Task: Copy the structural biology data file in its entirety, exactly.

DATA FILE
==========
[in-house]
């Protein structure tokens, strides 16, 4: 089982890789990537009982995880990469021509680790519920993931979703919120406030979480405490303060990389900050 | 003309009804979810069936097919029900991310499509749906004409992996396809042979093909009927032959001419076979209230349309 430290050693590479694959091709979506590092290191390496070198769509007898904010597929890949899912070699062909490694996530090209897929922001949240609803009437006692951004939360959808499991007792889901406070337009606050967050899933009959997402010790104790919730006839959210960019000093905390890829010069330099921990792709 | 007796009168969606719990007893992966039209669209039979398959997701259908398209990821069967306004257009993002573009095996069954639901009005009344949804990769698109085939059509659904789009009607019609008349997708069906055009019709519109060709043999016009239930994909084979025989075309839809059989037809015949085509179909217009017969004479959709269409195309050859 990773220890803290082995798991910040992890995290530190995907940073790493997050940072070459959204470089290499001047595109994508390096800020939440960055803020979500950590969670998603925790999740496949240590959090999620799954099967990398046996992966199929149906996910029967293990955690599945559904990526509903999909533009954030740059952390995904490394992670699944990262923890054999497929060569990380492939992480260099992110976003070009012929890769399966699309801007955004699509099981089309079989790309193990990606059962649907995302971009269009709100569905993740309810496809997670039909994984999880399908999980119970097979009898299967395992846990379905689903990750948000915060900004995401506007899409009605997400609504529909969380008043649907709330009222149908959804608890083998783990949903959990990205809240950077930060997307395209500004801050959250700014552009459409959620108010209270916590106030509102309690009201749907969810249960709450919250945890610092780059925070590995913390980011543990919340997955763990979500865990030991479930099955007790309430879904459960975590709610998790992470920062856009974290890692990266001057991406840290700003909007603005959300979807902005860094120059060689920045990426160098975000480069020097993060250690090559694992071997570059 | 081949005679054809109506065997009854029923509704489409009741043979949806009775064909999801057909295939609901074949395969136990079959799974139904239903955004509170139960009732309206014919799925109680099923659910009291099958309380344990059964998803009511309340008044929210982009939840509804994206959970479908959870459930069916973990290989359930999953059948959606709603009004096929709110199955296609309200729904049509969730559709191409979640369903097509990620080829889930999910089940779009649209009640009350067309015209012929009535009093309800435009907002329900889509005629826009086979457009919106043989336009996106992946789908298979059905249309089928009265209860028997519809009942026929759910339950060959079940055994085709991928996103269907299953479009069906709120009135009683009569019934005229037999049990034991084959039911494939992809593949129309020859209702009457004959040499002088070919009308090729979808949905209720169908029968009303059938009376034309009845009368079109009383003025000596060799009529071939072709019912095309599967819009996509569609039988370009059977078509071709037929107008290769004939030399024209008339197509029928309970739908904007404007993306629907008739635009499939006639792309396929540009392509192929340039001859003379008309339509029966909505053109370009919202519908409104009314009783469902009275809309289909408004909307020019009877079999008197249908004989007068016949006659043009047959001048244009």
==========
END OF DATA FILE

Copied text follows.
[in-house]
């Protein structure tokens, strides 16, 4: 089982890789990537009982995880990469021509680790519920993931979703919120406030979480405490303060990389900050 | 003309009804979810069936097919029900991310499509749906004409992996396809042979093909009927032959001419076979209230349309 430290050693590479694959091709979506590092290191390496070198769509007898904010597929890949899912070699062909490694996530090209897929922001949240609803009437006692951004939360959808499991007792889901406070337009606050967050899933009959997402010790104790919730006839959210960019000093905390890829010069330099921990792709 | 007796009168969606719990007893992966039209669209039979398959997701259908398209990821069967306004257009993002573009095996069954639901009005009344949804990769698109085939059509659904789009009607019609008349997708069906055009019709519109060709043999016009239930994909084979025989075309839809059989037809015949085509179909217009017969004479959709269409195309050859 990773220890803290082995798991910040992890995290530190995907940073790493997050940072070459959204470089290499001047595109994508390096800020939440960055803020979500950590969670998603925790999740496949240590959090999620799954099967990398046996992966199929149906996910029967293990955690599945559904990526509903999909533009954030740059952390995904490394992670699944990262923890054999497929060569990380492939992480260099992110976003070009012929890769399966699309801007955004699509099981089309079989790309193990990606059962649907995302971009269009709100569905993740309810496809997670039909994984999880399908999980119970097979009898299967395992846990379905689903990750948000915060900004995401506007899409009605997400609504529909969380008043649907709330009222149908959804608890083998783990949903959990990205809240950077930060997307395209500004801050959250700014552009459409959620108010209270916590106030509102309690009201749907969810249960709450919250945890610092780059925070590995913390980011543990919340997955763990979500865990030991479930099955007790309430879904459960975590709610998790992470920062856009974290890692990266001057991406840290700003909007603005959300979807902005860094120059060689920045990426160098975000480069020097993060250690090559694992071997570059 | 081949005679054809109506065997009854029923509704489409009741043979949806009775064909999801057909295939609901074949395969136990079959799974139904239903955004509170139960009732309206014919799925109680099923659910009291099958309380344990059964998803009511309340008044929210982009939840509804994206959970479908959870459930069916973990290989359930999953059948959606709603009004096929709110199955296609309200729904049509969730559709191409979640369903097509990620080829889930999910089940779009649209009640009350067309015209012929009535009093309800435009907002329900889509005629826009086979457009919106043989336009996106992946789908298979059905249309089928009265209860028997519809009942026929759910339950060959079940055994085709991928996103269907299953479009069906709120009135009683009569019934005229037999049990034991084959039911494939992809593949129309020859209702009457004959040499002088070919009308090729979808949905209720169908029968009303059938009376034309009845009368079109009383003025000596060799009529071939072709019912095309599967819009996509569609039988370009059977078509071709037929107008290769004939030399024209008339197509029928309970739908904007404007993306629907008739635009499939006639792309396929540009392509192929340039001859003379008309339509029966909505053109370009919202519908409104009314009783469902009275809309289909408004909307020019009877079999008197249908004989007068016949006659043009047959001048244009």